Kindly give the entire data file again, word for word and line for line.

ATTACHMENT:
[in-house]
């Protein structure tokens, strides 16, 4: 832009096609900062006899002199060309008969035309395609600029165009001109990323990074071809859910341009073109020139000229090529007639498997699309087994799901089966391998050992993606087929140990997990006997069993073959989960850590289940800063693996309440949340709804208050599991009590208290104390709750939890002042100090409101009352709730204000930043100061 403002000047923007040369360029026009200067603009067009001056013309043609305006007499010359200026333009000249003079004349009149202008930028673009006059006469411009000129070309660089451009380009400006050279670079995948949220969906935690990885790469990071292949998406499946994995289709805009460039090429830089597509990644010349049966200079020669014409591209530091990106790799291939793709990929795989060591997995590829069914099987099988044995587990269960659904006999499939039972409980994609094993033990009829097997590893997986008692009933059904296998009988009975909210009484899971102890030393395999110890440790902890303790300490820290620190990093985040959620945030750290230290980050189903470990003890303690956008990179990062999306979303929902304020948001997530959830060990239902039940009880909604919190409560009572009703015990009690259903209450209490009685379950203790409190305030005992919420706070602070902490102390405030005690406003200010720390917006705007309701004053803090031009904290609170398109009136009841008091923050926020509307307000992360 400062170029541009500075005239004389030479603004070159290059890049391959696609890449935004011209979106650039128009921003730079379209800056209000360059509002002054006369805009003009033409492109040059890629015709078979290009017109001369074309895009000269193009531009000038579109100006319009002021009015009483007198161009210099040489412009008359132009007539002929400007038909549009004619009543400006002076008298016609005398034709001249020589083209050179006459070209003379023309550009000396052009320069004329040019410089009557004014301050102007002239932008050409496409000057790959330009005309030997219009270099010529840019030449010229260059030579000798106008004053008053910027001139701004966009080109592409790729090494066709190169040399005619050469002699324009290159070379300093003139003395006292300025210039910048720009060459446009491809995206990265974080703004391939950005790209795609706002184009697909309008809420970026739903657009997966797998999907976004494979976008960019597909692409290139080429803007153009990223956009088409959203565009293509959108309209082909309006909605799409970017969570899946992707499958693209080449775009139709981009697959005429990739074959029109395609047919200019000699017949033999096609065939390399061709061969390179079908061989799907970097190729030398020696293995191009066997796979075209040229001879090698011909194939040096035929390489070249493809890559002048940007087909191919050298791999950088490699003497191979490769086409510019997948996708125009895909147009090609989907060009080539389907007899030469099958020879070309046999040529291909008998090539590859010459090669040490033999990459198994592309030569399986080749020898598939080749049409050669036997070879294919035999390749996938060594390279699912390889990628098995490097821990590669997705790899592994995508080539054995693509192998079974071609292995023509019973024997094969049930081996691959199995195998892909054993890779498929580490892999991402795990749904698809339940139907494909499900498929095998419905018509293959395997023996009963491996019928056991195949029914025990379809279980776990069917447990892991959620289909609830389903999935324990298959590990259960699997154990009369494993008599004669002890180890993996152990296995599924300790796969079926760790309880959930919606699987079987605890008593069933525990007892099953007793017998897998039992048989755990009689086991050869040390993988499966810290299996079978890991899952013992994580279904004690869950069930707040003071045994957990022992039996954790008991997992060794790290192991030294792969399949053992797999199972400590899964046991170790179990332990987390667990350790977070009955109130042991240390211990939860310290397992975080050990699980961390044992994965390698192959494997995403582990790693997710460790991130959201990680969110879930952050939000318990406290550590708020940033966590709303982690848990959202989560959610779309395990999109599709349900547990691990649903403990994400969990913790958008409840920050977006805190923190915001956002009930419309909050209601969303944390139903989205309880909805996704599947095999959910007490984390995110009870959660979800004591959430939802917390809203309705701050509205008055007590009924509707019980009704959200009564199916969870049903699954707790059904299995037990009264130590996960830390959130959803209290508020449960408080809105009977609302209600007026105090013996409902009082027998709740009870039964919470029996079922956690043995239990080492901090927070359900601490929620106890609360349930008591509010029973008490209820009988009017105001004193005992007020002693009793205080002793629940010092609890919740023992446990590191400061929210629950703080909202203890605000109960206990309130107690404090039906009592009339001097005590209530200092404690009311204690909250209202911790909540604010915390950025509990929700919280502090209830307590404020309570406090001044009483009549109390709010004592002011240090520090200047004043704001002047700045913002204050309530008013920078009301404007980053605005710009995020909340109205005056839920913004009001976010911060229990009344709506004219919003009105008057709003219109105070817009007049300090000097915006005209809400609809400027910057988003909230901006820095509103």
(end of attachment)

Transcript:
[in-house]
């Protein structure tokens, strides 16, 4: 832009096609900062006899002199060309008969035309395609600029165009001109990323990074071809859910341009073109020139000229090529007639498997699309087994799901089966391998050992993606087929140990997990006997069993073959989960850590289940800063693996309440949340709804208050599991009590208290104390709750939890002042100090409101009352709730204000930043100061 403002000047923007040369360029026009200067603009067009001056013309043609305006007499010359200026333009000249003079004349009149202008930028673009006059006469411009000129070309660089451009380009400006050279670079995948949220969906935690990885790469990071292949998406499946994995289709805009460039090429830089597509990644010349049966200079020669014409591209530091990106790799291939793709990929795989060591997995590829069914099987099988044995587990269960659904006999499939039972409980994609094993033990009829097997590893997986008692009933059904296998009988009975909210009484899971102890030393395999110890440790902890303790300490820290620190990093985040959620945030750290230290980050189903470990003890303690956008990179990062999306979303929902304020948001997530959830060990239902039940009880909604919190409560009572009703015990009690259903209450209490009685379950203790409190305030005992919420706070602070902490102390405030005690406003200010720390917006705007309701004053803090031009904290609170398109009136009841008091923050926020509307307000992360 400062170029541009500075005239004389030479603004070159290059890049391959696609890449935004011209979106650039128009921003730079379209800056209000360059509002002054006369805009003009033409492109040059890629015709078979290009017109001369074309895009000269193009531009000038579109100006319009002021009015009483007198161009210099040489412009008359132009007539002929400007038909549009004619009543400006002076008298016609005398034709001249020589083209050179006459070209003379023309550009000396052009320069004329040019410089009557004014301050102007002239932008050409496409000057790959330009005309030997219009270099010529840019030449010229260059030579000798106008004053008053910027001139701004966009080109592409790729090494066709190169040399005619050469002699324009290159070379300093003139003395006292300025210039910048720009060459446009491809995206990265974080703004391939950005790209795609706002184009697909309008809420970026739903657009997966797998999907976004494979976008960019597909692409290139080429803007153009990223956009088409959203565009293509959108309209082909309006909605799409970017969570899946992707499958693209080449775009139709981009697959005429990739074959029109395609047919200019000699017949033999096609065939390399061709061969390179079908061989799907970097190729030398020696293995191009066997796979075209040229001879090698011909194939040096035929390489070249493809890559002048940007087909191919050298791999950088490699003497191979490769086409510019997948996708125009895909147009090609989907060009080539389907007899030469099958020879070309046999040529291909008998090539590859010459090669040490033999990459198994592309030569399986080749020898598939080749049409050669036997070879294919035999390749996938060594390279699912390889990628098995490097821990590669997705790899592994995508080539054995693509192998079974071609292995023509019973024997094969049930081996691959199995195998892909054993890779498929580490892999991402795990749904698809339940139907494909499900498929095998419905018509293959395997023996009963491996019928056991195949029914025990379809279980776990069917447990892991959620289909609830389903999935324990298959590990259960699997154990009369494993008599004669002890180890993996152990296995599924300790796969079926760790309880959930919606699987079987605890008593069933525990007892099953007793017998897998039992048989755990009689086991050869040390993988499966810290299996079978890991899952013992994580279904004690869950069930707040003071045994957990022992039996954790008991997992060794790290192991030294792969399949053992797999199972400590899964046991170790179990332990987390667990350790977070009955109130042991240390211990939860310290397992975080050990699980961390044992994965390698192959494997995403582990790693997710460790991130959201990680969110879930952050939000318990406290550590708020940033966590709303982690848990959202989560959610779309395990999109599709349900547990691990649903403990994400969990913790958008409840920050977006805190923190915001956002009930419309909050209601969303944390139903989205309880909805996704599947095999959910007490984390995110009870959660979800004591959430939802917390809203309705701050509205008055007590009924509707019980009704959200009564199916969870049903699954707790059904299995037990009264130590996960830390959130959803209290508020449960408080809105009977609302209600007026105090013996409902009082027998709740009870039964919470029996079922956690043995239990080492901090927070359900601490929620106890609360349930008591509010029973008490209820009988009017105001004193005992007020002693009793205080002793629940010092609890919740023992446990590191400061929210629950703080909202203890605000109960206990309130107690404090039906009592009339001097005590209530200092404690009311204690909250209202911790909540604010915390950025509990929700919280502090209830307590404020309570406090001044009483009549109390709010004592002011240090520090200047004043704001002047700045913002204050309530008013920078009301404007980053605005710009995020909340109205005056839920913004009001976010911060229990009344709506004219919003009105008057709003219109105070817009007049300090000097915006005209809400609809400027910057988003909230901006820095509103």